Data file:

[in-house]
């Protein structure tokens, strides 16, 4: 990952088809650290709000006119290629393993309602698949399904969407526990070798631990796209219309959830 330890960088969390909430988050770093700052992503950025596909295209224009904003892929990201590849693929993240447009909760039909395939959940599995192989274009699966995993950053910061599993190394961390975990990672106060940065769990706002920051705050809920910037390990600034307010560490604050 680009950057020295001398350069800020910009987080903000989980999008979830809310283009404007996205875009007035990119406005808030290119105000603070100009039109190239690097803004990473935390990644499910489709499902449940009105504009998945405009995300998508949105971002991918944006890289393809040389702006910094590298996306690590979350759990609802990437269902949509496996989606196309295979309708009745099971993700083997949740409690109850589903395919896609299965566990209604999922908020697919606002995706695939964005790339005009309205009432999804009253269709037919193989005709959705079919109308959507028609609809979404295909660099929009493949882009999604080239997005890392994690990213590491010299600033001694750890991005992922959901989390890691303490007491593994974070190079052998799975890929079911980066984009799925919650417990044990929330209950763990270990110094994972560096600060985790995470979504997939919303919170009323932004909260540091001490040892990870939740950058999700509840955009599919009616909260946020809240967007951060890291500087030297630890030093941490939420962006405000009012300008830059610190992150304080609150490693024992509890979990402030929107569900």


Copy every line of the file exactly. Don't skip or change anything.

[in-house]
């Protein structure tokens, strides 16, 4: 990952088809650290709000006119290629393993309602698949399904969407526990070798631990796209219309959830 330890960088969390909430988050770093700052992503950025596909295209224009904003892929990201590849693929993240447009909760039909395939959940599995192989274009699966995993950053910061599993190394961390975990990672106060940065769990706002920051705050809920910037390990600034307010560490604050 680009950057020295001398350069800020910009987080903000989980999008979830809310283009404007996205875009007035990119406005808030290119105000603070100009039109190239690097803004990473935390990644499910489709499902449940009105504009998945405009995300998508949105971002991918944006890289393809040389702006910094590298996306690590979350759990609802990437269902949509496996989606196309295979309708009745099971993700083997949740409690109850589903395919896609299965566990209604999922908020697919606002995706695939964005790339005009309205009432999804009253269709037919193989005709959705079919109308959507028609609809979404295909660099929009493949882009999604080239997005890392994690990213590491010299600033001694750890991005992922959901989390890691303490007491593994974070190079052998799975890929079911980066984009799925919650417990044990929330209950763990270990110094994972560096600060985790995470979504997939919303919170009323932004909260540091001490040892990870939740950058999700509840955009599919009616909260946020809240967007951060890291500087030297630890030093941490939420962006405000009012300008830059610190992150304080609150490693024992509890979990402030929107569900």